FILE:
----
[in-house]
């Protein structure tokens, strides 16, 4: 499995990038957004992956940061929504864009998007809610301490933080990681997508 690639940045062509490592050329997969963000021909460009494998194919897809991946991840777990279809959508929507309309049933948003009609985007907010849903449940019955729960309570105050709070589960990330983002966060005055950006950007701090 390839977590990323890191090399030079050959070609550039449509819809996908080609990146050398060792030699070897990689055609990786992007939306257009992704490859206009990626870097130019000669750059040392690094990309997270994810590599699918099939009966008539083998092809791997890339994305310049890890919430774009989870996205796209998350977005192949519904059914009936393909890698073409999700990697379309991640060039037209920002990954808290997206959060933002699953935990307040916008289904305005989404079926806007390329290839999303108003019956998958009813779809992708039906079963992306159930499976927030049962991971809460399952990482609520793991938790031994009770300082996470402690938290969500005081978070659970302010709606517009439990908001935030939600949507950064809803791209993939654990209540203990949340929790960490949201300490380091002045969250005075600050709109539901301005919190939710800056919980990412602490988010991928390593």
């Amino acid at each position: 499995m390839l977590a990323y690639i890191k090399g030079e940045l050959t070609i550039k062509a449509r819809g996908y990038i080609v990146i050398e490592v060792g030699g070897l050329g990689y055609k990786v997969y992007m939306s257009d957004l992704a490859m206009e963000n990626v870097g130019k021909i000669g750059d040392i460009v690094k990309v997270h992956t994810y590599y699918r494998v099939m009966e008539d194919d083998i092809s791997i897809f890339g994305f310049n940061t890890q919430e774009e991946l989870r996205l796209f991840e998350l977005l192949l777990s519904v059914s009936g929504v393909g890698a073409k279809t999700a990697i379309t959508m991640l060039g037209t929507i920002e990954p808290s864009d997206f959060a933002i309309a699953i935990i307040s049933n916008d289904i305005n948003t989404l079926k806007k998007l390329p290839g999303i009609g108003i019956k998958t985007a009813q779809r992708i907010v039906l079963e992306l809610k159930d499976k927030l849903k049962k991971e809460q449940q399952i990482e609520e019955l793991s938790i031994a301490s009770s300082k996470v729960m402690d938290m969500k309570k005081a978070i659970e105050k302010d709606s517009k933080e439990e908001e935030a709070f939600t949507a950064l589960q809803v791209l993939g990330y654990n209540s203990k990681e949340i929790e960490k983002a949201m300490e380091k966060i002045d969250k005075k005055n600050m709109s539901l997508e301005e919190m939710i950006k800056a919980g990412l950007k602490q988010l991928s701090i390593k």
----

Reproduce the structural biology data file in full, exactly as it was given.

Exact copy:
[in-house]
């Protein structure tokens, strides 16, 4: 499995990038957004992956940061929504864009998007809610301490933080990681997508 690639940045062509490592050329997969963000021909460009494998194919897809991946991840777990279809959508929507309309049933948003009609985007907010849903449940019955729960309570105050709070589960990330983002966060005055950006950007701090 390839977590990323890191090399030079050959070609550039449509819809996908080609990146050398060792030699070897990689055609990786992007939306257009992704490859206009990626870097130019000669750059040392690094990309997270994810590599699918099939009966008539083998092809791997890339994305310049890890919430774009989870996205796209998350977005192949519904059914009936393909890698073409999700990697379309991640060039037209920002990954808290997206959060933002699953935990307040916008289904305005989404079926806007390329290839999303108003019956998958009813779809992708039906079963992306159930499976927030049962991971809460399952990482609520793991938790031994009770300082996470402690938290969500005081978070659970302010709606517009439990908001935030939600949507950064809803791209993939654990209540203990949340929790960490949201300490380091002045969250005075600050709109539901301005919190939710800056919980990412602490988010991928390593």
């Amino acid at each position: 499995m390839l977590a990323y690639i890191k090399g030079e940045l050959t070609i550039k062509a449509r819809g996908y990038i080609v990146i050398e490592v060792g030699g070897l050329g990689y055609k990786v997969y992007m939306s257009d957004l992704a490859m206009e963000n990626v870097g130019k021909i000669g750059d040392i460009v690094k990309v997270h992956t994810y590599y699918r494998v099939m009966e008539d194919d083998i092809s791997i897809f890339g994305f310049n940061t890890q919430e774009e991946l989870r996205l796209f991840e998350l977005l192949l777990s519904v059914s009936g929504v393909g890698a073409k279809t999700a990697i379309t959508m991640l060039g037209t929507i920002e990954p808290s864009d997206f959060a933002i309309a699953i935990i307040s049933n916008d289904i305005n948003t989404l079926k806007k998007l390329p290839g999303i009609g108003i019956k998958t985007a009813q779809r992708i907010v039906l079963e992306l809610k159930d499976k927030l849903k049962k991971e809460q449940q399952i990482e609520e019955l793991s938790i031994a301490s009770s300082k996470v729960m402690d938290m969500k309570k005081a978070i659970e105050k302010d709606s517009k933080e439990e908001e935030a709070f939600t949507a950064l589960q809803v791209l993939g990330y654990n209540s203990k990681e949340i929790e960490k983002a949201m300490e380091k966060i002045d969250k005075k005055n600050m709109s539901l997508e301005e919190m939710i950006k800056a919980g990412l950007k602490q988010l991928s701090i390593k």